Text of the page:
Pathology and genetics of anaplastic large cell lymphoma

Semin Diagn Pathol. 2020 Jan;37(1):57-71. doi: 10.1053/j.semdp.2019.12.002. Epub 2019 Dec 18.


Anaplastic large cell lymphomas are a rare subtype of peripheral/mature T-cell lymphomas which are clinically, pathologically and genetically heterogeneous. Both ALK-positive (ALK+) and ALK-negative (ALK-) ALCL are composed of large lymphoid cells with abundant cytoplasm and pleomorphic features with horseshoe-shaped and reniform nuclei. ALK+ ALCL were considered as a definite entity in the 2008 World Health Organization classification of hematopoietic and lymphoid tissues. ALK-ALCL was included as a provisional entity in the WHO 2008 edition and in the most recent 2017 edition, it is now considered a distinct entity that includes cytogenetic subsets that appear to have prognostic implications (e.g. 6p25 rearrangements at IRF4/DUSP22 locus). ALK+ ALCLs are distinct in epidemiology and pathogenetic origin and should be distinguished from ALK-ALCL, cutaneous ALCL and breast implant associated ALCL which have distinct clinical course and pathogenetic features. Breast implant-associated ALCL is now recognized as a new provisional entity distinct from other ALK-ALCL; notably that it is a noninvasive disease associated with excellent outcome. In this article, we will provide an overview of the salient themes relevant to the pathology and genetic mechanisms in ALCL.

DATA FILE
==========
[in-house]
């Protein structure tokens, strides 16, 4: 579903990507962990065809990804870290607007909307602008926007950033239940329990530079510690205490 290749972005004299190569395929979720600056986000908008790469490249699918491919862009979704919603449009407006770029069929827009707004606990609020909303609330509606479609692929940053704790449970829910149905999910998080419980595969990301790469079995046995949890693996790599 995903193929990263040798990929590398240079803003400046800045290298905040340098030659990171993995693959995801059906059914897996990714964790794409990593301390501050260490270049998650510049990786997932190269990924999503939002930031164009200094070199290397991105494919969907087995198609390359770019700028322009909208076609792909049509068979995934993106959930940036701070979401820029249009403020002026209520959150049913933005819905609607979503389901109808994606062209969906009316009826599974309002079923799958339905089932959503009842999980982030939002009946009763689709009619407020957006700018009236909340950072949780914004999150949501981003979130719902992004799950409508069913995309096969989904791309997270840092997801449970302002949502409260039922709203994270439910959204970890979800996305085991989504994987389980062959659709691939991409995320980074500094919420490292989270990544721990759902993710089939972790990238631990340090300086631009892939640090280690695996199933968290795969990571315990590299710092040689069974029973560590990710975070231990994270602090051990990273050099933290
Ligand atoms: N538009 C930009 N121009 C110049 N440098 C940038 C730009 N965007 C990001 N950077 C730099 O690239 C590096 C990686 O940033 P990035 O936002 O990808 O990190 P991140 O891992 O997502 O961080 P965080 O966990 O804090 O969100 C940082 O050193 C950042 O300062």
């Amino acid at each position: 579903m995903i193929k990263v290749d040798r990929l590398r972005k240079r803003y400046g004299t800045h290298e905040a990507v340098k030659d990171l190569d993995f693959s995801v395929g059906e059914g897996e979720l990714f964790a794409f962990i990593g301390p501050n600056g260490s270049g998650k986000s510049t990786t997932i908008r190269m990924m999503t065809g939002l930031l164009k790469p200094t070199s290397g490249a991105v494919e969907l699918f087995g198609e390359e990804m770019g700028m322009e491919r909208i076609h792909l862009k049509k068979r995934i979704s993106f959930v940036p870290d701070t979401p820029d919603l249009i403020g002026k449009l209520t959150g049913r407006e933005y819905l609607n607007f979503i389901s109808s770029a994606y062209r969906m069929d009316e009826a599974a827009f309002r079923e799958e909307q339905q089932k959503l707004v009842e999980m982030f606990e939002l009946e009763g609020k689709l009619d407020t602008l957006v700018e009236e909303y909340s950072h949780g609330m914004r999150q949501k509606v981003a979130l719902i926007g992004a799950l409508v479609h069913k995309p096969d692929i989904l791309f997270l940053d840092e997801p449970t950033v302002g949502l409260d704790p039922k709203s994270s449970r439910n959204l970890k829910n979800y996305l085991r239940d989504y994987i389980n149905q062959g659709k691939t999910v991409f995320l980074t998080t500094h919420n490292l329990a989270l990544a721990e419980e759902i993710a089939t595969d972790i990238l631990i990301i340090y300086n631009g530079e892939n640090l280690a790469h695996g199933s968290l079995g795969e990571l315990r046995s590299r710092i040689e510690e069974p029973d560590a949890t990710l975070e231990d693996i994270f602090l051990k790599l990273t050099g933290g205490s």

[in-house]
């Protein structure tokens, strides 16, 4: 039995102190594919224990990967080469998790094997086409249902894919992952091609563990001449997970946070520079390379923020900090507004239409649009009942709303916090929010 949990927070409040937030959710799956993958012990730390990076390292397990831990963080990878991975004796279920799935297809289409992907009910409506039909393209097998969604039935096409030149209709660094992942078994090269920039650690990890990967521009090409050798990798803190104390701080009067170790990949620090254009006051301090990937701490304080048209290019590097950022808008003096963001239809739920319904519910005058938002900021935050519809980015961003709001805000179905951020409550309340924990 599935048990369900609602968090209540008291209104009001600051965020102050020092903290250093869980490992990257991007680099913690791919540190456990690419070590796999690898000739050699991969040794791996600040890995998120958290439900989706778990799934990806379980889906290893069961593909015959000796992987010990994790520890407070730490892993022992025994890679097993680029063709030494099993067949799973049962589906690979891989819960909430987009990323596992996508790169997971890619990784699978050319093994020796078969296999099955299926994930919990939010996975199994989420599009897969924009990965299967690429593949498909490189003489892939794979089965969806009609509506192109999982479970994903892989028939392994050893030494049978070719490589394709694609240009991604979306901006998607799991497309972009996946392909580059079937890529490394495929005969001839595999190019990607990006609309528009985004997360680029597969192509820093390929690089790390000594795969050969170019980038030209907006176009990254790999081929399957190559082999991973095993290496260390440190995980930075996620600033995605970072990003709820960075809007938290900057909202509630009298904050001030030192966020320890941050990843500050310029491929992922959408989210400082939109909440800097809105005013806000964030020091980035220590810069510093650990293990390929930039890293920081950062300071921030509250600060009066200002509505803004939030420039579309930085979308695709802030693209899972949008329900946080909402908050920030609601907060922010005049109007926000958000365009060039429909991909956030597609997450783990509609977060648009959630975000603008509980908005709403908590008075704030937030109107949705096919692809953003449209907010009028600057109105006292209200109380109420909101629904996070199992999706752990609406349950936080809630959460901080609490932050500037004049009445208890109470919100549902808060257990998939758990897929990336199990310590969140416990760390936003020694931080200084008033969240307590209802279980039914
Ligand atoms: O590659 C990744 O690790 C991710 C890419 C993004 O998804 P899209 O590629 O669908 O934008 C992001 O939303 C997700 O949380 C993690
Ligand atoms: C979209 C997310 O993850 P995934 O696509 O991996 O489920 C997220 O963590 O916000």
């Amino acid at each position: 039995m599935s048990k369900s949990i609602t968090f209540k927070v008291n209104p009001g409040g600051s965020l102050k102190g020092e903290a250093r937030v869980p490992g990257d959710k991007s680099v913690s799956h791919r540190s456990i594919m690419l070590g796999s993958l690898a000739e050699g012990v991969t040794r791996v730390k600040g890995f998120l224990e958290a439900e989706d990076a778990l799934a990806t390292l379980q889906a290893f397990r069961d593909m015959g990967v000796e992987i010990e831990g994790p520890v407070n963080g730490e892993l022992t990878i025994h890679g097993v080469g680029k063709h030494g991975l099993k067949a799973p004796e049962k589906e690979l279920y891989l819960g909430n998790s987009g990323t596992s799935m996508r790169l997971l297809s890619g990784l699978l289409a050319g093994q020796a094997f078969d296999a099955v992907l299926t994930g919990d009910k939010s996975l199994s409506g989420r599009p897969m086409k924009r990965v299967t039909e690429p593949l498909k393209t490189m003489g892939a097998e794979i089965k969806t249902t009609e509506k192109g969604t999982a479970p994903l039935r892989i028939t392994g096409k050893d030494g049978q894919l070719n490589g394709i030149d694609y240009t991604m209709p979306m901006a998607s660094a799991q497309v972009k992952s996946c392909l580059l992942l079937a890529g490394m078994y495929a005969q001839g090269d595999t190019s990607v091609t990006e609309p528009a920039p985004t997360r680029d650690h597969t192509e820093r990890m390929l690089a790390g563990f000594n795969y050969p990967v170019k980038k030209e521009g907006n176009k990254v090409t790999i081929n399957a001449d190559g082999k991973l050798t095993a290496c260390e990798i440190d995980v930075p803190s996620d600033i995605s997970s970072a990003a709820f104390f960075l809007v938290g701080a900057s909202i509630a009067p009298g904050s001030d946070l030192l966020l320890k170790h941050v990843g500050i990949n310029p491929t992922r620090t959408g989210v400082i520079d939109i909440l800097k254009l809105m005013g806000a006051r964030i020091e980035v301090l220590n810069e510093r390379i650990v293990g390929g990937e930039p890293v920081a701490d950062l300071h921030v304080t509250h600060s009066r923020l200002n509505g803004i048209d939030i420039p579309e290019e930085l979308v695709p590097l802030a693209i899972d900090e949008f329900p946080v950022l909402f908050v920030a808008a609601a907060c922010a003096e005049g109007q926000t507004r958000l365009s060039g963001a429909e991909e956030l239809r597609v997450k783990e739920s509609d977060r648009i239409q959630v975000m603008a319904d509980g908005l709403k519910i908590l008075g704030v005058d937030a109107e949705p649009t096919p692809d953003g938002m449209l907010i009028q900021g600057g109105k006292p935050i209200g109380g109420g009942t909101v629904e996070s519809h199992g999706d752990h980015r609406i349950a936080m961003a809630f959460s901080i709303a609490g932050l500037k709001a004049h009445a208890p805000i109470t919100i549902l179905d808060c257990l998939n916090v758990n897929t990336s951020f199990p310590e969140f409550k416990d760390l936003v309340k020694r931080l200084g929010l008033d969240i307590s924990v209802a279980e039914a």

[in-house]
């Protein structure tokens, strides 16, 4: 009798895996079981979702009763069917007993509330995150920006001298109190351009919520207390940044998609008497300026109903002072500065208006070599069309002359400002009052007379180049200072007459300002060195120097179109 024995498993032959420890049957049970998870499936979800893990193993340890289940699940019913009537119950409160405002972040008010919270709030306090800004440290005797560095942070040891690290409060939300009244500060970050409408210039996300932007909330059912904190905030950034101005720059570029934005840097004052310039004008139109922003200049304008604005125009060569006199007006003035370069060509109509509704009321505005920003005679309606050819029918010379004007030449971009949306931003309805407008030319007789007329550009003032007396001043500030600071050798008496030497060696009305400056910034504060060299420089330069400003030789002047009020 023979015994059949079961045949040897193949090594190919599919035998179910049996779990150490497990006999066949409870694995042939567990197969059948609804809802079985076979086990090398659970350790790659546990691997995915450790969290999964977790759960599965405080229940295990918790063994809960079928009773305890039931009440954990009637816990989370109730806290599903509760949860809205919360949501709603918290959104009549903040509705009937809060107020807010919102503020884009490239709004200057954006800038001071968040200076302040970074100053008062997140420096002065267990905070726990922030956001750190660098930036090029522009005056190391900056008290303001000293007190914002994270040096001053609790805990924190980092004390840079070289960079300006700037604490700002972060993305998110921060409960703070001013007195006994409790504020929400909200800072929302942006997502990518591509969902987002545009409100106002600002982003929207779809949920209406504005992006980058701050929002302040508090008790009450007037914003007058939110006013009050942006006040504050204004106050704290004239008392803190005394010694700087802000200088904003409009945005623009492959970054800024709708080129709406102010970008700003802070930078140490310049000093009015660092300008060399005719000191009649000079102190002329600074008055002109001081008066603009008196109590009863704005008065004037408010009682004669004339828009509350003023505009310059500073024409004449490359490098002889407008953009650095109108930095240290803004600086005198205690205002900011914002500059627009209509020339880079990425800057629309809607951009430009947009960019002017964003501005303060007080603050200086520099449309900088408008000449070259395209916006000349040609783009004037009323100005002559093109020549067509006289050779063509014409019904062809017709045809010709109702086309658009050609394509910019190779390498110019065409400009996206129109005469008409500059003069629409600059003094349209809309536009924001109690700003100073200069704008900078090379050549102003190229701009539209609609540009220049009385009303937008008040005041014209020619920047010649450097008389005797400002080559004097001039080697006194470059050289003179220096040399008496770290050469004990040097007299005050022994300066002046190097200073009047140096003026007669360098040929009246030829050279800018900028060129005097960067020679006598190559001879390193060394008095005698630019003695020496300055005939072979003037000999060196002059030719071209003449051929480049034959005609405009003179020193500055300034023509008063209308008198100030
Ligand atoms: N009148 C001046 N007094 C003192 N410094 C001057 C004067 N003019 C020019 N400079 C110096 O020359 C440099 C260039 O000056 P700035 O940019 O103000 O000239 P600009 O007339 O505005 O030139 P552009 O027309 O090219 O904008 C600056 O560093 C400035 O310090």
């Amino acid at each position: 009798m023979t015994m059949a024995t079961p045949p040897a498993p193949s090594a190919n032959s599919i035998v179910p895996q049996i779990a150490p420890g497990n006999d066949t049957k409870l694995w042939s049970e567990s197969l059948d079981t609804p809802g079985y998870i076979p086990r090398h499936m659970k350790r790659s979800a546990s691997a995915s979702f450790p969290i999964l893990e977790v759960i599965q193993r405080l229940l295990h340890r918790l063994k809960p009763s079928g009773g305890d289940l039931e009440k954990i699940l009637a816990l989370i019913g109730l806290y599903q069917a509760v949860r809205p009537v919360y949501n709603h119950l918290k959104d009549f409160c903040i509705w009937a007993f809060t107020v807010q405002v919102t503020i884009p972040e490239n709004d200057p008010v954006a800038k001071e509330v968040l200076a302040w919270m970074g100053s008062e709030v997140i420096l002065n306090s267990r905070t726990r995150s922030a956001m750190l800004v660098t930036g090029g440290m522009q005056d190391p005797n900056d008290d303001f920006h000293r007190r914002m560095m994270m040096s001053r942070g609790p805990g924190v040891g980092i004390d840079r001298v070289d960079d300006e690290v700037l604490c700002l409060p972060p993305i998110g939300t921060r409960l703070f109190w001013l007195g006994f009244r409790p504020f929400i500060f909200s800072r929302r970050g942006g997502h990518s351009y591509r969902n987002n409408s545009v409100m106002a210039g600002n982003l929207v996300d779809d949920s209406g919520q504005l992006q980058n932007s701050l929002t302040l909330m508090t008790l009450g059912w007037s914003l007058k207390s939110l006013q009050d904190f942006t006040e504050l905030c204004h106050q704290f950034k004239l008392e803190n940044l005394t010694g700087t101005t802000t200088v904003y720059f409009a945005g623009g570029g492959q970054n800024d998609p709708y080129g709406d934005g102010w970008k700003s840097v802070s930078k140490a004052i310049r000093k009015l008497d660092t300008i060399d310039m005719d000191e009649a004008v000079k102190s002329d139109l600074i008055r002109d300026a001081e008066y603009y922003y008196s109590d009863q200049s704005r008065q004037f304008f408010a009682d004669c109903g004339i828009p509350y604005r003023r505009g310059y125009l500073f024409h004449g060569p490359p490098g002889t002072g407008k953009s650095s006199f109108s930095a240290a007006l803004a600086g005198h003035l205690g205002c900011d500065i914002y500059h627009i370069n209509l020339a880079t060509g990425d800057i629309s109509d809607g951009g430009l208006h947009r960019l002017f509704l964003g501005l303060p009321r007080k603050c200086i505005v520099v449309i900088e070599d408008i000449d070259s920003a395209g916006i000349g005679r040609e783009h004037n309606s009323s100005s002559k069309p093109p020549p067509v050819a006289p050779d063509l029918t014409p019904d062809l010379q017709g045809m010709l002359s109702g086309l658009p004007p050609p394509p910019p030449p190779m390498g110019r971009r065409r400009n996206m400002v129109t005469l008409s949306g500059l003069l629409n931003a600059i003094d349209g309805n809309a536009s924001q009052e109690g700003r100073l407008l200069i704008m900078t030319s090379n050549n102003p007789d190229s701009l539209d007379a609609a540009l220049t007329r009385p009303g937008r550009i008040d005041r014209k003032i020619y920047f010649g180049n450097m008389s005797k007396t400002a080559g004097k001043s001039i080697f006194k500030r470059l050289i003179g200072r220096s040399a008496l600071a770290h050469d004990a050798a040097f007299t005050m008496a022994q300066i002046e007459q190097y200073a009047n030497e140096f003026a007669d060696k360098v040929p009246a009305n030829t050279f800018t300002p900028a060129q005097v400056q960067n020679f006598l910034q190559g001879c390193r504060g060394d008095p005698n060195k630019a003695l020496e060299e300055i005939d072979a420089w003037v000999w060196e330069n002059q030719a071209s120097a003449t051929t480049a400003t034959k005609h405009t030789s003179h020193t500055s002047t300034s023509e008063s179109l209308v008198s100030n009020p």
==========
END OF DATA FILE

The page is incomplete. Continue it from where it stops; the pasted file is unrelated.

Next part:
Keywords: ALK; Anaplastic large cell lymphoma; Pathogenesis.

Publication types

  • Review

MeSH terms

  • Humans
  • Lymphoma, Large-Cell, Anaplastic / genetics*
  • Lymphoma, Large-Cell, Anaplastic / pathology*